Researchers study best use of 'whitespace' spectrum

Sep 11, 2012 by Mark Riechers

(Phys.org)—The demand for faster, more mobile Internet access for smartphones, tablets and laptops does more than strain the available space we have in our pockets and bags. There's a finite amount of wireless spectrum available to those gadgets as well.

However, in November 2008, the changed its regulation to allow unlicensed devices to use TV "whitespace" spectrum—unused frequencies primarily designated for —as long as they do not interfere with incumbent and other licensed users such as wireless microphones.

Researchers, including Electrical and Computer Engineering Professor Parmesh Ramanathan, are now looking for the best way to utilize whitespace to increase the data rates of wireless communication.

The 180 megahertz offers the best potential for improved wireless communication, since it provides nearly five times the bandwidth of conventional Wi-Fi, with increased range to boot. " propagate through walls and so on much better than other bands," says Ramanathan. "The higher the frequency, the less they propagate."

But tapping into unused spectrum requires two things: reliable sensing to determine which parts of the airwaves are not being used at any given time; and spectrum-agile radios inside of devices that can reliably determine and switch to the clearest parts of the band for wireless communication.

Ramanathan and Associate Professor Suman Banerjee are refining that . They pair signal sensing with precise and easy-to-tune software radios as they work toward networks that eventually could provide higher speeds to more users over wider than traditional wireless networks could ever provide. "Eventually, people will be replacing traditional Wi-Fi with these kinds of radios," says Ramanathan.

He believes technology that makes more innovative use of spectra is the future of wireless communications. "This is part of a change of how spectrum is going to work," says Ramanathan.

Better technology for sensing spectrum use will enable licensed spectrum owners to buy and sell them in short time scales.

For instance, consider the frequent dropped calls that occur when a football stadium is full of texting, tweeting fans. Ramanathan suggests that someday, cellular service providers could lease extra spectrum to improve communication during game day, invisibly adapting their network to better handle the influx of mobile device use. Moreover, police and security organizations could lease that same spectrum once the game is over, giving them more reliable communications among officers on the ground should an emergency occur.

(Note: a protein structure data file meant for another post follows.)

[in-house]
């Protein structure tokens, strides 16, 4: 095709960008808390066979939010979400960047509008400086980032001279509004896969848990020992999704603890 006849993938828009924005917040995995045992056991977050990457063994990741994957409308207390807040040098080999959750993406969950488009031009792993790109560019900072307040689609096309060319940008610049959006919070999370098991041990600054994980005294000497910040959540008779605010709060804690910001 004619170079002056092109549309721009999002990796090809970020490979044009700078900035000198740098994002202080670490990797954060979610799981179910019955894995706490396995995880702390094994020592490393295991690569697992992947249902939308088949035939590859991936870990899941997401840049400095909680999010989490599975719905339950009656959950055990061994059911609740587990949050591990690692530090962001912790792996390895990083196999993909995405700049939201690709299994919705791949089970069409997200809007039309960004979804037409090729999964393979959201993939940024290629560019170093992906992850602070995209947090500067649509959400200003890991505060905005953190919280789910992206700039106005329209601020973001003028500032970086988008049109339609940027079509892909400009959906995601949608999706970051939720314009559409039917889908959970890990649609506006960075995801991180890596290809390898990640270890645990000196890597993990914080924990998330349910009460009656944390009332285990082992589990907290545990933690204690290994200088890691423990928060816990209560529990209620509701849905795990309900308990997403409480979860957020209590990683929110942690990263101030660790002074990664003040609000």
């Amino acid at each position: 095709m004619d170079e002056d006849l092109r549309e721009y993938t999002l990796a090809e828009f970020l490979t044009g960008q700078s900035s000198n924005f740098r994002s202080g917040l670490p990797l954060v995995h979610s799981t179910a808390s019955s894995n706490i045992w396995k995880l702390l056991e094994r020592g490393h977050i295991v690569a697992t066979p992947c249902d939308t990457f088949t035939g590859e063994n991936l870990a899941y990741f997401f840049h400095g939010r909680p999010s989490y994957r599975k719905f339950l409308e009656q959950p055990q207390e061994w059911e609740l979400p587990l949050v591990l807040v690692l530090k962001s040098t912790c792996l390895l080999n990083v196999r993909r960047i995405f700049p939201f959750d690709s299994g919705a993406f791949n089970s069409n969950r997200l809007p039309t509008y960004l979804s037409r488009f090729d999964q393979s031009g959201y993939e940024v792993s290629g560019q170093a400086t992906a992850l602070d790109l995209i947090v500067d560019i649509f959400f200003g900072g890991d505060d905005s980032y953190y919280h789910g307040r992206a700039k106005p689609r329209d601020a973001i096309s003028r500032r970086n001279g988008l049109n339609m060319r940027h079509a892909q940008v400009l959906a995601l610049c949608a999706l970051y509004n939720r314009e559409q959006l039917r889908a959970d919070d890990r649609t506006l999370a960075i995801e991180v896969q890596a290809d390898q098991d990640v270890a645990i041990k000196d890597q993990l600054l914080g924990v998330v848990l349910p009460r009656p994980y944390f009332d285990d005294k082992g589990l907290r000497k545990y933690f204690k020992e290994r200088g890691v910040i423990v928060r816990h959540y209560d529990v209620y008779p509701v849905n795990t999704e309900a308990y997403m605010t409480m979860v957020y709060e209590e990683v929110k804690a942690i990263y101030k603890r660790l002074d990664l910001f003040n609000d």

Until the hardware catches up to the regulatory possibilities, these are all hypothetical scenarios. "Now that the FCC allows for these types of things, it becomes mostly a technological challenge to find the right solutions," says Ramanathan.

Explore further: Creating the fastest outdoor wireless Internet connection in the world

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Sonhouse
not rated yet Sep 11, 2012
I just hope these new systems don't interfere with existing amateur radio operations, while not sounding an important activity, they are the ones you go to for emergency communications and that could be compromised if the technology was not handled right.
alfie_null
not rated yet Sep 12, 2012
I like the idea of leasing. It would make spectrum use more efficient than the fixed, unevenly used, allocations we have today.

Expecting white space bands to help relieve the "bandwidth" need is unrealistic. The propagation characteristics of those frequencies work against it in typical densely populated areas like cities.

Regarding ham radio (I am a ham): "emergency use" is old and a little tired. Not that it's not valid, but I wish there were more reasons to make ham radio an important use of its band allocations.

FCC regulations regarding non-commercial use and permitted modulation techniques hamper the use of ham radio in experimenting with new radio-related technology. I'd argue that rather than non-commercial, that it simply be the operator must make no money.

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